Tuesday, August 13, 2013

Spinning the wheel again


National is in trouble over John Key's spy bill and cuts to recreational fishing quotas, so its time for another spin of the wheel. So what do we get? Another crackdown on child-abusers, in the form of non-association orders banning them from being near children for up to ten years:

High Court and District Court judges will be able to impose the new civil orders on people who are tried for serious offences against children such as incest, sexual grooming or sexual violation - even if they are not convicted of the offence.

Ms Bennett said the scope of such orders would depend on the circumstances, and could prevent the person from living or working with children, up to blocking any association with children whatsoever, such as sitting next to a child on the bus.

"If it is serious enough, it could be that they cannot hang around parks, pools and other places children gather," she said.

So, the principle of "innocent until proven guilty" goes out the window because the government wants a PR hit. And it gets worse when you think about it. Modern society is infested with children, and if the orders ban even casual contact, then they amount to a 10-year sentence of de facto home detention, on pain of three years jail. Its not just "parks, pools and other places children gather" - its public transport, supermarkets, workplaces, streets. And all of this is specificly targetted at people who have been acquitted of any crime.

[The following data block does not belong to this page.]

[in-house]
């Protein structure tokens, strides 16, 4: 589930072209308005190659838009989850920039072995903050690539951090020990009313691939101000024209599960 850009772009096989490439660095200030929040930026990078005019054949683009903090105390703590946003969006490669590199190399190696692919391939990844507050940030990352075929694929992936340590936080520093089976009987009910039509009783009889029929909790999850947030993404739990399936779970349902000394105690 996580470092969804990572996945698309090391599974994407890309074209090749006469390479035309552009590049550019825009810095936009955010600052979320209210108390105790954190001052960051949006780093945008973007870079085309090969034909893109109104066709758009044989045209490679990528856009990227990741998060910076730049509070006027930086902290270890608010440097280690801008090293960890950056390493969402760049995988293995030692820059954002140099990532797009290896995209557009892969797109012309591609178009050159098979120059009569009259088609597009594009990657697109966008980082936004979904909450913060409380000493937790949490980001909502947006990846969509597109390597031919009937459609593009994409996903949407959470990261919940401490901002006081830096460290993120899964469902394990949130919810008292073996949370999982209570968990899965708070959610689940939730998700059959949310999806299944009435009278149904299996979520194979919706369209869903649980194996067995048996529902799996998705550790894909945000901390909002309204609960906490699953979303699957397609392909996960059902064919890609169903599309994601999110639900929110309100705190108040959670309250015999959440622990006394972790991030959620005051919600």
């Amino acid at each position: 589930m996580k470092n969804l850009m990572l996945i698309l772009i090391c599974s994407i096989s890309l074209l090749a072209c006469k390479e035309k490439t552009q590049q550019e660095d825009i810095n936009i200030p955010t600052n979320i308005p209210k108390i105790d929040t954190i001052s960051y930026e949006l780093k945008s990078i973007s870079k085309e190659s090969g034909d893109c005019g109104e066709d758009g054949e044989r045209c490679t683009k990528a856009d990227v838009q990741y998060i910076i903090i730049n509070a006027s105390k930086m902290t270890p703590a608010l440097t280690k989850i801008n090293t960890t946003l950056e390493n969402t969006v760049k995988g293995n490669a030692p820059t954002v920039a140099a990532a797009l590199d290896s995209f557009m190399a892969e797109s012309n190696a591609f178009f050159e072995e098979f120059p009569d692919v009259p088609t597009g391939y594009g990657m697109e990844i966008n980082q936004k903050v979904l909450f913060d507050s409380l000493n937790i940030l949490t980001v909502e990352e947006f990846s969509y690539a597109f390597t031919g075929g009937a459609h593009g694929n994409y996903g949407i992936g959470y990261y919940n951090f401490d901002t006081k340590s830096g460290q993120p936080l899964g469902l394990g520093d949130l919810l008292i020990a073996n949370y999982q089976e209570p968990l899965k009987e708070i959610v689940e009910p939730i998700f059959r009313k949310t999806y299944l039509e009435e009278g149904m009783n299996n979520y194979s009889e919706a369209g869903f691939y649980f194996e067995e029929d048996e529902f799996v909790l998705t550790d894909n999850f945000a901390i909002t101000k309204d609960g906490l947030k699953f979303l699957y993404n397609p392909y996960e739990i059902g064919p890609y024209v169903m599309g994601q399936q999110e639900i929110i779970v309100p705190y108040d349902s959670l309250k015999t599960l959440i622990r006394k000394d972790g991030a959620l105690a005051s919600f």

There are very obvious Bill of Rights Act problems with this idea. But this government seems to regard unconstitutionality as a sign of policy soundness. Which is another reason why we need to strengthen the BORA and give the courts the role of overturning laws found to violate it: because this government has shown that Parliament can no longer be trusted to be the final guardian of our human rights.

[And once again thanks to Joe Wylie and Dim-Post for the perfect summary of National's meta-policy]